David Wilson: The definition of practical completion is now practically complete

David Wilson from law firm MacRoberts considers the outcome of Mears Limited v Costplan Services and what it tells us about what constitutes practical completion.

David Wilson: The definition of practical completion is now practically complete

David Wilson

For the first time in recent years, the courts have considered the definition of practical completion in the case of Mears Limited v Costplan Services (South East) Limited, Plymouth (Notte Street) Limited, J.R. Pickstock Limited [2019] EWCA Civ 502. This decision provides an important summary and guidance for those in the construction industry as to what constitutes practical completion, a principal which is often not adequately defined within most standard form contracts and as a result frequently forms the basis of disputes in the construction sector. 

Facts of the Case

In this case, the parties had entered into an agreement for lease (AFL) in which it was stated that Mears would take a 21-year lease of student accommodation flats in Plymouth. Pickstock was engaged by Plymouth (Notte Street) Limited (PNSL) to design and build both blocks of student flats.

Under the terms of the AFL Clause 13 stated that “if the Certificate of Practical Completion had not been issued by 11 September 2018 then Mears or PNSL may at any time thereafter (but before the Date of Practical Completion) give notice to the other parties terminating this agreement”.

Problems surrounding the definition of practical completion arose when in May 2018, Mears served a defects notice in reliance of clause 13 alleging that clauses 6.2 and 6.2.1 of the AFL had been breached. These sections specified that the landlord must not make any variations to the landlord’s works or building documents which materially affect the size, layout or appearance of the property. A reduction greater than 3% of the size of the area was deemed to be material. During this time it came to light that the measurements concerning the building were in fact 3% less than what was initially agreed. Mears claimed that any failure abide by the 3% limit was a “material and substantial breach” of the AFL and that due to this breach certification of practical completion would not be possible.

First Instance

At first instance, Justice Waksman was satisfied that the size of 56 rooms had been reduced by more than 3% when compared with the building documents. However, the court did not accept that this variation constituted a “material” breach of contract that could prevent practical completion.

Court of Appeal

Mears subsequently appealed the decision but to no avail. The Court of Appeal upheld the decision of the lower court holding that although a “material variation” may constitute a “breach” it did not necessarily constitute a “material breach”,

The court took the view that to permit Mears’ interpretation would lead to a “commercially absurd result” as practical completion could not be certified.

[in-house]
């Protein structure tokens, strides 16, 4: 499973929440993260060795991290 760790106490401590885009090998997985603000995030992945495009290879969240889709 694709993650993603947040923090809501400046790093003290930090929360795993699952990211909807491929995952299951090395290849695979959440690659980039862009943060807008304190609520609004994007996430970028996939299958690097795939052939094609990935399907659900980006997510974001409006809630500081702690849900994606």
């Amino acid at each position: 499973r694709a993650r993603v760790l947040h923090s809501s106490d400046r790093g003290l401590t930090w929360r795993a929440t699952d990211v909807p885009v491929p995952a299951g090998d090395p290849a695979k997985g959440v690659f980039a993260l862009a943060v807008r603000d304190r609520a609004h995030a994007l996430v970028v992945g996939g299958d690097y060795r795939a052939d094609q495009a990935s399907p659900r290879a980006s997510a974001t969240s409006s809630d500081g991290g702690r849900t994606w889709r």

LJ Coulson stated that it would be “commercially unworkable if every departure from the contract drawings, regardless of the reason for, and the nature and extent of, the non-compliance, had to be regarded as a breach of contract”. In labelling the reduction in room size as “material”, the parties were identifying what constituted a breach, not what the consequences of that breach would be.

LJ Coulson went on to consider the meaning of Practical Completion, where there is no express contractual definition, and he set out a summary of his view on the current law on practical completion, in 6 key points:

  1. Practical completion is easier to recognise than define, there are no hard and fast rules.
  2. A latent defect does not prevent practical completion – how can it if, by definition, no one knows about it.
  3. In relation to patent defects, there is no distinction between an item of work that has been completed but is defective, requiring a remedy, and a piece of work that is still to be completed.
  4. Patent defects can prevent practical completion, except where they are trifling.
  5. Whether or not an item is trifling is a matter of fact and degree, measured against the purpose of allowing the employers to take possession of the works and use as intended. However, just because a building can be inhabited doesn’t mean it is practically complete.
  6. The mere fact that a defect is irremediable does not mean the works are not practically complete.


This case provides helpful guidance in respect of the issue of defining practical completion where there is no express contractual definition. Parties should consider the key points highlighted by LJ Coulson in this case, particularly so during negotiations of any construction contract provisions dealing with the express circumstances when a breach is to be considered so material that practical completion cannot be achieved.

  • David Wilson is corporate partner at MacRoberts

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